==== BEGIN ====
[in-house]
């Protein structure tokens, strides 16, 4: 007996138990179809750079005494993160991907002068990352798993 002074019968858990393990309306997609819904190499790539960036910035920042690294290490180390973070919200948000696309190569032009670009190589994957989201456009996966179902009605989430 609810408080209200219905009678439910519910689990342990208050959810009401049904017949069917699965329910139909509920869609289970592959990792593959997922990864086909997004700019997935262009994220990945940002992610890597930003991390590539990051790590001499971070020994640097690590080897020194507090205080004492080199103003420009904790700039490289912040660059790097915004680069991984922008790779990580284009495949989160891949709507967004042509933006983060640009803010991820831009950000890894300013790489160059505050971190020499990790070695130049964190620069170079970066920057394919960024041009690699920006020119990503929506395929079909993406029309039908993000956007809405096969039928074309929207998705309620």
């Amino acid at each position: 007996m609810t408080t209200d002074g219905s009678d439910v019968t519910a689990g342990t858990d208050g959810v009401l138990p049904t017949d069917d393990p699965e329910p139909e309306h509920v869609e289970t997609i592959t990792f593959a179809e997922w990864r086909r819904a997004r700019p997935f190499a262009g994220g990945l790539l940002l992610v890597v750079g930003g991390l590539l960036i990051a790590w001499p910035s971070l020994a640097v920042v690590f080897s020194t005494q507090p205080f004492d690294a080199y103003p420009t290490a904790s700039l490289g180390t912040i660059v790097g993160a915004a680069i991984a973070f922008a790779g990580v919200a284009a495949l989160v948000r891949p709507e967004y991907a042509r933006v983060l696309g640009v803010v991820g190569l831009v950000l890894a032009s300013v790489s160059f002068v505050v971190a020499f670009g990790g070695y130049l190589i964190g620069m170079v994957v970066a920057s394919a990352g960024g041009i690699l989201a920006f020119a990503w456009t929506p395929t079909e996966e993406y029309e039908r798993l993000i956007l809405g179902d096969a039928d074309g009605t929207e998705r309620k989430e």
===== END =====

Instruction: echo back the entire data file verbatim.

[in-house]
């Protein structure tokens, strides 16, 4: 007996138990179809750079005494993160991907002068990352798993 002074019968858990393990309306997609819904190499790539960036910035920042690294290490180390973070919200948000696309190569032009670009190589994957989201456009996966179902009605989430 609810408080209200219905009678439910519910689990342990208050959810009401049904017949069917699965329910139909509920869609289970592959990792593959997922990864086909997004700019997935262009994220990945940002992610890597930003991390590539990051790590001499971070020994640097690590080897020194507090205080004492080199103003420009904790700039490289912040660059790097915004680069991984922008790779990580284009495949989160891949709507967004042509933006983060640009803010991820831009950000890894300013790489160059505050971190020499990790070695130049964190620069170079970066920057394919960024041009690699920006020119990503929506395929079909993406029309039908993000956007809405096969039928074309929207998705309620």
């Amino acid at each position: 007996m609810t408080t209200d002074g219905s009678d439910v019968t519910a689990g342990t858990d208050g959810v009401l138990p049904t017949d069917d393990p699965e329910p139909e309306h509920v869609e289970t997609i592959t990792f593959a179809e997922w990864r086909r819904a997004r700019p997935f190499a262009g994220g990945l790539l940002l992610v890597v750079g930003g991390l590539l960036i990051a790590w001499p910035s971070l020994a640097v920042v690590f080897s020194t005494q507090p205080f004492d690294a080199y103003p420009t290490a904790s700039l490289g180390t912040i660059v790097g993160a915004a680069i991984a973070f922008a790779g990580v919200a284009a495949l989160v948000r891949p709507e967004y991907a042509r933006v983060l696309g640009v803010v991820g190569l831009v950000l890894a032009s300013v790489s160059f002068v505050v971190a020499f670009g990790g070695y130049l190589i964190g620069m170079v994957v970066a920057s394919a990352g960024g041009i690699l989201a920006f020119a990503w456009t929506p395929t079909e996966e993406y029309e039908r798993l993000i956007l809405g179902d096969a039928d074309g009605t929207e998705r309620k989430e």